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How to be better at negotiating contracts

Bidding for contracts can be challenging and take up a lot of staff and trustee time and energy. Even when you are selected as the preferred bidder you still have the hurdle of negotiating the contract and getting the best terms for your organisation. This ‘How-To’ provides a useful checklist for the negotiation process.


Prepare for the negotiations

  • Clarify the exact purpose of all meeting/discussions, ideally agreeing an agenda in advance
  • Find out exactly who will be there and what their role is so that you can gauge the limit of their authority
  • Research the relationship between your organisation and theirs in case there is anything which may affect the current negotiations, such as a previous project that went well or badly
  • Decide on a strong team of negotiation experts who know the bid (and your organisation) very well, particularly the financials
  • Meet with your team in advance to agree:
    • The  ideal outcome for your organisation
    • The key terms of the service that will be included in the contract.  Once you have done this prioritise them so you know which you have flexibility to negotiate on and which ones are deal-breakers
    • Agree what your bottom line is, at which point you will walk away from the contract
    • If there are particular areas of the contract that you feel will cause conflict, try and think of compromises and solutions in advance 

During negotiations

  • Listen carefully
  • Summarise at key points to reflect your understanding of what has been said
  • Be assertive but not aggressive. For example if you are offered some new benefit, bank it and don’t feel you have to give something extra in exchange if you’ve not been asked.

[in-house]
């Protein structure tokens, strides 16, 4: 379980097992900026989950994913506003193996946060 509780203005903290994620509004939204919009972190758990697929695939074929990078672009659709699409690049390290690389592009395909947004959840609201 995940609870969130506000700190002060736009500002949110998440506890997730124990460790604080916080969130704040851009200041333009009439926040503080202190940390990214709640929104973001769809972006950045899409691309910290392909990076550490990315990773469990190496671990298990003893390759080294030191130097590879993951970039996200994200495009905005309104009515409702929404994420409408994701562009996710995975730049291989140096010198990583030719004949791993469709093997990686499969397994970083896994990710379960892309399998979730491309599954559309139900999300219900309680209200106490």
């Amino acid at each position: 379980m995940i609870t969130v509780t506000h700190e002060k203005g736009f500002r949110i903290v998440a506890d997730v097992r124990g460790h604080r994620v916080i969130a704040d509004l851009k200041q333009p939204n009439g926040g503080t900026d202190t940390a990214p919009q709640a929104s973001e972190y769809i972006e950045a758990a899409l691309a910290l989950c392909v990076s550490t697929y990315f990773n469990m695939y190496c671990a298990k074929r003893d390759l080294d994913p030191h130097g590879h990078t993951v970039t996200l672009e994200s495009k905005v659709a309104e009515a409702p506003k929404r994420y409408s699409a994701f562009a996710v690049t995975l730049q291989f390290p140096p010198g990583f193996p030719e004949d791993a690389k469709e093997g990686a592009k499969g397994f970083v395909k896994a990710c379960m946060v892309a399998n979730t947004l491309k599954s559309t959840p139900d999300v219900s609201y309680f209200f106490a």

• Be honest and open in the negotiation, but remember that if you offer too much information you might compromise your negotiating position.
  • Remember that you are likely to have an on-going relationship with the contracting organisation for the length of the contract and possibly for longer, so don’t alienate them!
  • Don’t feel forced to come to an agreement there and then, if the discussion is going too fast you can always come back to it at a later date

Take legal advice

  • Any contract is going to be binding, so it is vital to get professional legal advice.
  • You can of course obtain this from your usual solicitor, and ideally they should have experience of working with the voluntary sector, and of similar contracts
  • It may also be possible to secure pro-bono support to reduce the costs, so use your networks to bring that in.
  • NCVO offers a range of free or discounted legal resources via Law Works to our members, which you can look at if you have an NCVO member login.

Close the deal

  • The final stage is closing the deal
  • Please add your tips here!

Further information

There is advice about negotiations with commissioners from NCVO’s Public Service Delivery Network here.



Page last edited Dec 27, 2018 History

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